Background Checking/References

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Background Checking/References

Are there any laws in Hawaii about what a employer can say during a
background check?

Asked on December 9, 2016 under Employment Labor Law, Hawaii

Answers:

SJZ, Member, New York Bar / FreeAdvice Contributing Attorney

Answered 4 years ago | Contributor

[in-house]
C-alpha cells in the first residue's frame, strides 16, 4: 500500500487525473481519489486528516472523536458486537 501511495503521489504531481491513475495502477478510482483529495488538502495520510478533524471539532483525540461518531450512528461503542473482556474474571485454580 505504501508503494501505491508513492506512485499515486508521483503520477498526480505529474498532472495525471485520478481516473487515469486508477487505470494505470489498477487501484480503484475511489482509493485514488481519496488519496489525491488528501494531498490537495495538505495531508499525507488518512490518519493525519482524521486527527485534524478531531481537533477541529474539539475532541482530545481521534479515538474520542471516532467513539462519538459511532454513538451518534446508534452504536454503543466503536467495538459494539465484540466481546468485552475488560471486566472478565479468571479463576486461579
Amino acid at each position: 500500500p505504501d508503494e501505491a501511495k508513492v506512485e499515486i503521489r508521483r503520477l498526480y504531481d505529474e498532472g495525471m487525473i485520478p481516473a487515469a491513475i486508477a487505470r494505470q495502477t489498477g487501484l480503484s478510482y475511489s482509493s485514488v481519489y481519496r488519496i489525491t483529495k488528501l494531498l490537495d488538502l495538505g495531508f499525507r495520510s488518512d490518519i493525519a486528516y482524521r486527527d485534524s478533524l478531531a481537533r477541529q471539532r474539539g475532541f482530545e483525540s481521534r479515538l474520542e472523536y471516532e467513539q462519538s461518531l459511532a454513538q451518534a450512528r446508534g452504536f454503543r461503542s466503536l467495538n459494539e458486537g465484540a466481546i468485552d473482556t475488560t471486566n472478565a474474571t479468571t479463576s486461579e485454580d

The ex-employer may say *anything* that 1) is true (they can't lie about you; stating a negative factual untruth about you may be defamation), or 2) is an opinion, even if it is a very negative or unflattering one (only negative untrue *factual* statements are defamation, not negative opinions--everyone is legally entitled to an opinion, no matter how hurtful or harmful), so long as 3) there is no contractual agreement (such as in a confidentiality or severance or separation agreement) to not say it. Or to put it another way: if the ex-employer did not agree in a written contract to not say it, then so long as it's not a negative lie about you, they can do so.


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